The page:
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These cells, called also delta-cells, are found in the stomach and pancreas in close proximity of G cells (Bordi et al, 2000). These cells make up approximately 2-5 % of all endocrine cells in the rat oxyntic gland and approximately 22 % in the human gland (Simonsson et al, 1988).
Cells located predominantly in the pylorus resemble pancreatic D cells (Pearse et al, 1970). Pyloric D cells have been called D1 cells by some investigators (Capella et al, 1971; Solcia et al, 1975, 1976) because their granules are smaller (0.1-0.2 micrometer) than the granules (0.2-0.4 micrometers) usually observed in gastric D cells in other species (Solcia et al, 1975, 1976). D cells can synthesize histamine at low levels and thus can be classified as APUD cells (Rubin and Schwartz, 1984).
D cells produce somatostatin and are also being referred to as alpha-1 cells or, because they produce the hormone somatostatin, as somatostatin cells or SRIF cells (SRIF being an old designation for somatostatin).
D cells and G cells are derived from a common multihormonal precursor cell (Larsson, 2000). Choi et al (2008) have implicated the homeodomain transcription factor Nkx6.3 as a selective regulator of the development of G cells and D cells, which are believed to derive from a common progenitor cell. Lee et al (2002) have shown that the bHLH transcription factor Neurogenin 3 is essential for the proper specification of gastric enteroendocrine cells and the maintenance of gastric epithelial cell identity. Knock-out mice lacking this transcription factor are characterized by the absence of D cells. These mice also lack A-cells, and gastrin secreting G cells in the epithelium of the glandular stomach. The number of serotonin-expressing enterochromaffin cells is decreased dramatically.
The density of these cells in the stomach depends on several physiological factors and is influenced by hormones and, for example, by the availability of food, surrounding pH values (Arnold et al, 1992).
D cells are important because somatostatin is the primary inhibitor of acid secretion stimulated by gastrin released by gastric G cells (Patel, 1999). Somatostatin secretion by these cells can be induced by TNF-alpha and IL8 (Beales et al, 1997), as well as IL4 (Zavros et al, 2004), whereas it is inhibited directly by IFN-gamma (Zavros et al, 2004).
D cells have been shown to possess the capacity to express the proteins listed below. Please note the following general observations, which practically apply to all cell types: expression may be influenced by tissue localization, may occur only in discrete subpopulations of cells, may vary between established cell lines, primary cells, embryonic cells, mature cells, fully differentiated cells, activated cells, non-activated cells or growth conditions (confluent vs. sparse cultures), may be influenced by various disease states (including cancer environment), and may differ between species.
Note also: expression profile information lists entities only for which there is an entry in COPE or one of its subdictionaries.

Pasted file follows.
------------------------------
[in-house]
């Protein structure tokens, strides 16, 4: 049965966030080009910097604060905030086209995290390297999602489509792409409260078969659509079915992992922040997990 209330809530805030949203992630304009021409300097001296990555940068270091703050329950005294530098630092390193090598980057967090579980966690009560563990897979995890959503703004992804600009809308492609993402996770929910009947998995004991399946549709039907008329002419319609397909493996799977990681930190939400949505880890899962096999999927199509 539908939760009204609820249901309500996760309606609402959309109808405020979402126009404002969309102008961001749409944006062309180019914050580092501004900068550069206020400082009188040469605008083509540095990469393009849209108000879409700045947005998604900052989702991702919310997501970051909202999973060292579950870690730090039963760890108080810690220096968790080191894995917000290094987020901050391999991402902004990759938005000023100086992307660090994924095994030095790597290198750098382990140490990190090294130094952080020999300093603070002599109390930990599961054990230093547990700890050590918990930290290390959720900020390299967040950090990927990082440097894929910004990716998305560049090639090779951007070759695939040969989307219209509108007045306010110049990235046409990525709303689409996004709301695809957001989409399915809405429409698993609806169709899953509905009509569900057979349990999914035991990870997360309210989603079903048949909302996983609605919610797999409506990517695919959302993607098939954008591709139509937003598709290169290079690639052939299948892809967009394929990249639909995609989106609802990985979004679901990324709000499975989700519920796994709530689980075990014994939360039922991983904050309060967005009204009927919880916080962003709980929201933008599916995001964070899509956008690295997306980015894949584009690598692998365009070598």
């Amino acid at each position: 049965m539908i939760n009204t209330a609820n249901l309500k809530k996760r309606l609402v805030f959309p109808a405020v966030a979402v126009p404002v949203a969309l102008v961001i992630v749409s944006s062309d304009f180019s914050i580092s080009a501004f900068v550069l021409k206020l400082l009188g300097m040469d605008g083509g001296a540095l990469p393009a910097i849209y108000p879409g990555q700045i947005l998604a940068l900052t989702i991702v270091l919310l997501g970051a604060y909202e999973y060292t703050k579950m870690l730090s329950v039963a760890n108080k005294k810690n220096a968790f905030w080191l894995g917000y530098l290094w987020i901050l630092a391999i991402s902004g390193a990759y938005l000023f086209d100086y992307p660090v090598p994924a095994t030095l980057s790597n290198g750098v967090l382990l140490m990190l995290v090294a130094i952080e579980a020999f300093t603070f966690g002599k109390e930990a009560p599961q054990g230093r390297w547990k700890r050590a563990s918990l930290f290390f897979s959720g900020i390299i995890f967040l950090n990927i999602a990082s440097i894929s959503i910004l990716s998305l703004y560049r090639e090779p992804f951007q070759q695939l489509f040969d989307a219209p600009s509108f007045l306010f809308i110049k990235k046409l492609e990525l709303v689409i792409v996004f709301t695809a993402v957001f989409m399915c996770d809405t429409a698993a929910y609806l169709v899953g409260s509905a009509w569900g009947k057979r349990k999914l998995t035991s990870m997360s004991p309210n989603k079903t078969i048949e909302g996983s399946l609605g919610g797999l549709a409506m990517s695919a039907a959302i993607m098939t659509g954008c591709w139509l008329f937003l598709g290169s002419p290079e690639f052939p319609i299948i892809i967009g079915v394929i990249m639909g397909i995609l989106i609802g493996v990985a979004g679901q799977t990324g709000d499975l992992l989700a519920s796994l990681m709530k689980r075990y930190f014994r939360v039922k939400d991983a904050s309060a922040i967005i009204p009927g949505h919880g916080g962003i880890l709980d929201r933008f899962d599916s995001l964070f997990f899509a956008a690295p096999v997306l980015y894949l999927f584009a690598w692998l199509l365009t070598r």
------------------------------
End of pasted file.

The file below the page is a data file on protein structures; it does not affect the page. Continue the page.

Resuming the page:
The meaning of ¥ and ¥¥ is as follows: ¥ factor/protein is expressed; ¥¥ receptor (or, in some instances, binding sites) for this factor/protein is expressed. For further explanations concerning format, "hidden" information, and/or ambiguities see my remarks in the entry cell types.
¥ Activin A (EDF, erythroid differentiation factor, FRP, Follicle stimulating hormone releasing protein, Restrictin-P, WEHI-MIF, WEHI mesoderm inducing factor, activin-beta-A, INHA, inhibin-alpha, Inhibin-beta-A, INHBA ) (Yasuda H, 1993)
¥ Activin-beta B La Rosa S, 2004
¥¥ ALK7 (Activin receptor-like kinase 7, ACVR1C, activin A receptor type IC) (Bertolino et al, 2008)
¥ amylin (islet amyloid polypeptide, IAP, insulinoma amyloid polypeptide, IAPP, diabetes-associated peptide, DAP) (Mulder H, 1996; Mulder et al, 1993; Tingstedt JE, 1999; Lukinius A et al, 1996, 1997; Saruc et al, 2010)
¥ Beta-2-Microglobulin (Beta-2-M, B2M, Ly-m11, BDGF-2, bone-derived growth factor-2, CRG-8, cytokine responsive gene-8, Thymotaxin, GIP-2, granulocyte inhibitory protein, AURA54, augmented in rheumatoid arthritis 54) (Lautenschlager I, 1989)
¥¥ Bombesin (BN, BBS, GRP, Gastrin releasing peptide, gastrin releasing hormone, Mammalian Bombesin, BLP, Bombesin-like peptide) receptors (Schaffer et al, 1997)
¥ Calcitonin gene-related peptide (CALC1, CALCA, Calcitonin gene-related polypeptide-alpha, alpha-CGRP, CGRP-alpha, beta-CGRP, CGRP-beta, CGRP1, Calcitonin gene-related peptide-1, CGRP2, Calcitonin gene-related peptide-2, CALCB, Calcitonin gene-related polypeptide-beta, CALC2) (Sternini C, 1992)
¥¥ Calcitonin gene-related peptide (CALC1, CALCA, Calcitonin gene-related polypeptide-alpha, alpha-CGRP, CGRP-alpha, beta-CGRP, CGRP-beta, CGRP1, Calcitonin gene-related peptide-1, CGRP2, Calcitonin gene-related peptide-2, CALCB, Calcitonin gene-related polypeptide-beta, CALC2) receptors (Ren J et al, 1998; Kawashima et al 2002)
¥ CD54 (7F7, BB2, human rhinovirus receptor, ICAM-1, intercellular adhesion molecule 1, IFN-gamma regulated human melanoma-associated antigen, Ly47, MALA-2, Me14-D12, P3.58) (Vives M et al, 1991)
¥¥ cholecystokinin (CCK, pancreozymin) receptors (Schaffer et al, 1997; Beales et al, 1997; Dickinson CJ, 1996; Reuben M, 1994; Schmitz et al, 2001; Morisset et al, 2000)
¥ chromogranin A (CGA, CHGA, granin A, Parathyroid secretory protein-1, Parathyroid secretory protein, PSP, PSP1, pituitary secretory protein-1, Secretory protein-1, SG-I, catestatin) (Norln P et al, 2001; Cetin Y and Grube D, 1990; Portela-Gomes GM and Stridsberg M, 2001)
¥ chromogranin B (CGB, CHGB, Secretogranin-1, SCG1) (Portela-Gomes GM and Stridsberg M, 2002)
¥ Collectin-11 (COLEC11, CL-11, collectin kidney protein 1, CL-K1) (Motomura et al, 2008)
¥¥ galanin (GAL, GALN, GLNN) receptors (Fehmann HC, 1995)
¥¥ gastrin (gastrin-17, Gastrin component 3, little Gastrin, Cholecystokinin B) receptors (Helander et al, 1997)
¥¥ Glucagon (GCG, glucagon-29, pancreatic-type glucagon) receptors (Kieffer TJ, 1996)
¥¥ glucagon-like peptide-1 (GLP-1, 7-37, glucagon-like peptide 1 (7-37), GLP-1 (1-37), insulinotropin) receptors (Fehmann HC, 1995)
¥ GPR30 (G-protein-coupled receptor-30; CMKRL2; chemokine receptor-like 2; CEPR; constitutively/commonly expressed peptide-like receptor; LyGPR; lymphocyte-derived G-protein-coupled receptor; FEG1; flow induced endothelial G-protein-coupled receptor gene-1, GPER, G-protein-coupled estrogen receptor, GPER1, G-protein-coupled estrogen receptor1, DRY12, GPCR-Br) (Balhuizen A et al, 2010; Kumar et al, 2011)
¥¥ IFN-gamma (IFNG, interferon-gamma, Gamma-Interferon, gIFN) receptors (IFNGR1, IFN-gamma receptor-1, IFN-gamma-R1, interferon-gamma receptor 1, immune interferon receptor 1, AVP type 2, antiviral protein type 2, CD119, IFNGR2, interferon-gamma receptor 2, IFN-gamma receptor 2, IFN-gamma-R2, IFGR2, IFNGT1, interferon-gamma transducer 1) (Vives M et al, 1991)